April 21


George Washington Murray, former Congressman and inventor, died. Murray was born enslaved on September 22, 1853 in Sumter County, South Carolina. After being freed, he attended the University of South Carolina for two years and taught school for 15 years. He served as the chairman of the Sumter County Republican Party and was known as the “Republican Black Eagle.”

From 1890 to 1892, Murray served as inspector of customs at the Port of Charleston. In 1893, he was elected to the United States House of Representatives where he served until 1897. During his time in Congress, Murray fought for Black rights, speaking in favor of retaining Reconstruction Period laws, and highlighted African American achievements by reading into the congressional record a list of 92 patents granted to African Americans.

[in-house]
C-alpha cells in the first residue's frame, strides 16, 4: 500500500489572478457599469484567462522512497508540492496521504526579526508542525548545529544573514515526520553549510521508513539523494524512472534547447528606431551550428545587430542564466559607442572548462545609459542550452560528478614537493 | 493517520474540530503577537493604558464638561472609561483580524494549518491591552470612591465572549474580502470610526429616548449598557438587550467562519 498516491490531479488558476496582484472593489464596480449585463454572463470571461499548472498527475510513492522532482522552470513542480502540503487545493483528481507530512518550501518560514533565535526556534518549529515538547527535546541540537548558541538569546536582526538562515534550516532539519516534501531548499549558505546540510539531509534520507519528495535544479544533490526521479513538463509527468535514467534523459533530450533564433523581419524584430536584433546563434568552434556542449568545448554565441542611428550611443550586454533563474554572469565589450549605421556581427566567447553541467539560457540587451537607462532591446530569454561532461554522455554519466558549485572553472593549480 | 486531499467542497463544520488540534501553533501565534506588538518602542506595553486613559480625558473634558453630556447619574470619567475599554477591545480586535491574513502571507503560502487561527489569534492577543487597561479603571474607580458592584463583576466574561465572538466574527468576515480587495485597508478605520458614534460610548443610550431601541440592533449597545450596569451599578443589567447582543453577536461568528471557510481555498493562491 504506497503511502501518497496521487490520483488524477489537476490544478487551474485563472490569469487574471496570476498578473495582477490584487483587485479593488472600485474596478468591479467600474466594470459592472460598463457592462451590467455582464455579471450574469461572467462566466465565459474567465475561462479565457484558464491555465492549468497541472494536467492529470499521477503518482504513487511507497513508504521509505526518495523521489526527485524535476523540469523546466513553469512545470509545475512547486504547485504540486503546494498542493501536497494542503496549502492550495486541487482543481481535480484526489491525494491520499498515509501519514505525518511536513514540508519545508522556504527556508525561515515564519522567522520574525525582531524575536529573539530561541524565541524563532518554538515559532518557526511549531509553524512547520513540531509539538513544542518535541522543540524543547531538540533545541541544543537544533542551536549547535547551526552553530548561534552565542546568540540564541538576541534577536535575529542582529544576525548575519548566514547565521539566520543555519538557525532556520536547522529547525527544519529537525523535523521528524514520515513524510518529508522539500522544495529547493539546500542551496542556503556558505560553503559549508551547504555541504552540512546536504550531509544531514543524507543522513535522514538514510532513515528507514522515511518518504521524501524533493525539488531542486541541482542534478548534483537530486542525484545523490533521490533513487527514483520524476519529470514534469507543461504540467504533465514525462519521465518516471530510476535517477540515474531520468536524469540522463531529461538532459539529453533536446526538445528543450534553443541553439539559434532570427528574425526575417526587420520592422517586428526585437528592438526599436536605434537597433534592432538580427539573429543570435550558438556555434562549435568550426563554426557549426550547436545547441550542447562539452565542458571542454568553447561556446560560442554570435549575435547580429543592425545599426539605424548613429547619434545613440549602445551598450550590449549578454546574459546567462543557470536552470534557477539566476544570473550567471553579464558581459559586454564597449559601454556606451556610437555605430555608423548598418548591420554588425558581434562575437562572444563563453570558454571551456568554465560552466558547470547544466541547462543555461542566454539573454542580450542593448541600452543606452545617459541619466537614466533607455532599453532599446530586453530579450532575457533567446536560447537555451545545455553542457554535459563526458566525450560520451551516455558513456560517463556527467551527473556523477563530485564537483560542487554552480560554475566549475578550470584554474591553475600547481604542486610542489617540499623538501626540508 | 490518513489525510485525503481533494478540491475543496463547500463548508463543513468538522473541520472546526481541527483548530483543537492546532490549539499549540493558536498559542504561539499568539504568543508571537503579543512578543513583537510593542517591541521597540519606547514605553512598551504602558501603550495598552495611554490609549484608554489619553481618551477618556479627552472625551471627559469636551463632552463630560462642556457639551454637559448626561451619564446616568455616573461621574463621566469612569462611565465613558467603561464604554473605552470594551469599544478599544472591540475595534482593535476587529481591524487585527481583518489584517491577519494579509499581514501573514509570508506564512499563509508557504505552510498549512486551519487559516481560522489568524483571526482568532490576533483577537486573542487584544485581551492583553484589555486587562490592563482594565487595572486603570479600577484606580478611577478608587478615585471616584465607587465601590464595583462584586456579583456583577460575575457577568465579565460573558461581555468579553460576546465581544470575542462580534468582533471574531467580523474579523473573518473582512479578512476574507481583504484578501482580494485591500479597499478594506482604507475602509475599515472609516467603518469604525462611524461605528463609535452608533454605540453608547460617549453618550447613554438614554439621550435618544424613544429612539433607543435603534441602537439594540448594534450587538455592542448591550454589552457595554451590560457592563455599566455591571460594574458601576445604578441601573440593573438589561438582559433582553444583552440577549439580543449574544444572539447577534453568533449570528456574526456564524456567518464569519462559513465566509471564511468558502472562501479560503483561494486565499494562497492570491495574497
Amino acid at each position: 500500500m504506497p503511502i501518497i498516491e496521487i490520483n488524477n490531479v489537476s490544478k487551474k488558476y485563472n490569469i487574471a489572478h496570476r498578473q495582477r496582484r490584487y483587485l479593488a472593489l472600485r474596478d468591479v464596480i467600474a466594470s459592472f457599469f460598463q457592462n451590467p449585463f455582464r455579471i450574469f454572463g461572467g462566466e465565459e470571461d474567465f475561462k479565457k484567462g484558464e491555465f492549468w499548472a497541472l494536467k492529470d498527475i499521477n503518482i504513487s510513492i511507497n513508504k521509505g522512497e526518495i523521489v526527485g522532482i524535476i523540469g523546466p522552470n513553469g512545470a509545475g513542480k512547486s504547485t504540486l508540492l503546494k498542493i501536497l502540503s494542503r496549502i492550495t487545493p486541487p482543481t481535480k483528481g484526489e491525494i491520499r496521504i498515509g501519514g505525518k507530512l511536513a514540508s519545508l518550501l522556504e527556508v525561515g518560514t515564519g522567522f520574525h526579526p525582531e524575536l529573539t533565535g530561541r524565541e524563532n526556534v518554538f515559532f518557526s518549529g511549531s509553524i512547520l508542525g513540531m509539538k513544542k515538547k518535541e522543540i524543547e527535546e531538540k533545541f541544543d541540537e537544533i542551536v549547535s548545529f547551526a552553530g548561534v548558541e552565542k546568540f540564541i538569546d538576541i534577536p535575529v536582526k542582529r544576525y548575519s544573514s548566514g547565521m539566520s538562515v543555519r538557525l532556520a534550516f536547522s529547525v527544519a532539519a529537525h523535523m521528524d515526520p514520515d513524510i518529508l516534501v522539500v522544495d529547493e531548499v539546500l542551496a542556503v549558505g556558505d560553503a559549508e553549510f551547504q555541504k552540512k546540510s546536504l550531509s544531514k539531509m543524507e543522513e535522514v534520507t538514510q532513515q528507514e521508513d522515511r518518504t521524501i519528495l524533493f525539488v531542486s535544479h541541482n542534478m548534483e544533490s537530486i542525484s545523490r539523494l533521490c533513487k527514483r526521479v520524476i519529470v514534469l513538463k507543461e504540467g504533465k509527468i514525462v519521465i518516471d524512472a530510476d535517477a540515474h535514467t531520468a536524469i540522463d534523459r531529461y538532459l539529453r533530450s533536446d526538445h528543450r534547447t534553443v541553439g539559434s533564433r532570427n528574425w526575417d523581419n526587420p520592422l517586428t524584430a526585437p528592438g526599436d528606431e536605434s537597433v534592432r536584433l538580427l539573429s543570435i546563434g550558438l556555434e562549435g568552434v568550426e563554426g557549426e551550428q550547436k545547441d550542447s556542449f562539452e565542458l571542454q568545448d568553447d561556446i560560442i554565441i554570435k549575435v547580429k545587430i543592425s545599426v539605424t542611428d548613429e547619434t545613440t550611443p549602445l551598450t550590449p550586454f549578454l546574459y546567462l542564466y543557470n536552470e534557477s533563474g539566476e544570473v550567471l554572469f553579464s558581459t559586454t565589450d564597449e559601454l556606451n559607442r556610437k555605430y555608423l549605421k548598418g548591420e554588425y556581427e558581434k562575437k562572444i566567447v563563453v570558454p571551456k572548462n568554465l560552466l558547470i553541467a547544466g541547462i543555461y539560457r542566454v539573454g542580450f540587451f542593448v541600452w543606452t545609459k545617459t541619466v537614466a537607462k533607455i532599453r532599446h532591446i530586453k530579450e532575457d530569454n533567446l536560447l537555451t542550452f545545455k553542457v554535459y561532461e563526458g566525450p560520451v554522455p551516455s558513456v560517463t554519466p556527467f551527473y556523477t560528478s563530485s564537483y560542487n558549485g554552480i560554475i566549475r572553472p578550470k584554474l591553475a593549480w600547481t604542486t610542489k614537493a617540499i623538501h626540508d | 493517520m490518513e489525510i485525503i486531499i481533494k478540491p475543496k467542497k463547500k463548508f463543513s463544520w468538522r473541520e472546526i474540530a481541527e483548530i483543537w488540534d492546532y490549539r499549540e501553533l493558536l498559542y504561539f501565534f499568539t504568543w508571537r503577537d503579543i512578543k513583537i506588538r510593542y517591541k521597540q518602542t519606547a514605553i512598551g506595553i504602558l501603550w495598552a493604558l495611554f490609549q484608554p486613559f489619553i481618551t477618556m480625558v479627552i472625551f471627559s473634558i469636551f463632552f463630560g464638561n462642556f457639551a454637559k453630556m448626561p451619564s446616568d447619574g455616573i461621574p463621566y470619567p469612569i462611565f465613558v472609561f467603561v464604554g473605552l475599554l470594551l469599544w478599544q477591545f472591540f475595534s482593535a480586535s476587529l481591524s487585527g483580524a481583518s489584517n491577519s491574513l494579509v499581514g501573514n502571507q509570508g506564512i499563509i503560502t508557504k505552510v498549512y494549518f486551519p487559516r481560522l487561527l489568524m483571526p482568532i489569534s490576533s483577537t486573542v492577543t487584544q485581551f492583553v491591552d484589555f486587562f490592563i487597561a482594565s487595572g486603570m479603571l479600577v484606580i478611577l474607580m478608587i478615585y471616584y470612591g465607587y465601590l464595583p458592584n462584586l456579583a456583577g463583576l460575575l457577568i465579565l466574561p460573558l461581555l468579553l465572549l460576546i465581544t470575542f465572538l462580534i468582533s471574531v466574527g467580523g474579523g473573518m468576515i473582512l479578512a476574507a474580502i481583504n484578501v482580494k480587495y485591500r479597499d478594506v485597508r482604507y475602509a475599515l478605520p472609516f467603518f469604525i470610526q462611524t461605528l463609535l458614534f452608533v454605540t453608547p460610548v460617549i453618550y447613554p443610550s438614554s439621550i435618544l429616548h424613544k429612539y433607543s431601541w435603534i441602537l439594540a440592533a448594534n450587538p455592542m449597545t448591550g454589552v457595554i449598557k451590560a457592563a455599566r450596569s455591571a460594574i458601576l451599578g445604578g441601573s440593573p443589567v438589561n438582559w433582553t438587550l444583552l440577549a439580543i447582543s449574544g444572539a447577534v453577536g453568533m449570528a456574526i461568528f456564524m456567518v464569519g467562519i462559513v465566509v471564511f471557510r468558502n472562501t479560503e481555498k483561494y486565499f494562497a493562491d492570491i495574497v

He was the last Black Republican to serve in Congress from South Carolina until 2010. Murray also received a number of patents, including on June 5, 1894 patent number 520,889 for a fertilizer distributer, patent number 520,890 for a planter, and patent number 520,892 for a reaper.

He also received patent number 644,032 for a grain drill on February 20, 1900 and patent number 887,495 for a portable hoisting device on May 12, 1908. In 1905, Murray moved to Chicago, Illinois where he sold insurance and real estate. His biography, “A Black Congressman in the Age of Jim Crow: South Carolina’s George Washington Murray,” was published in 2006.


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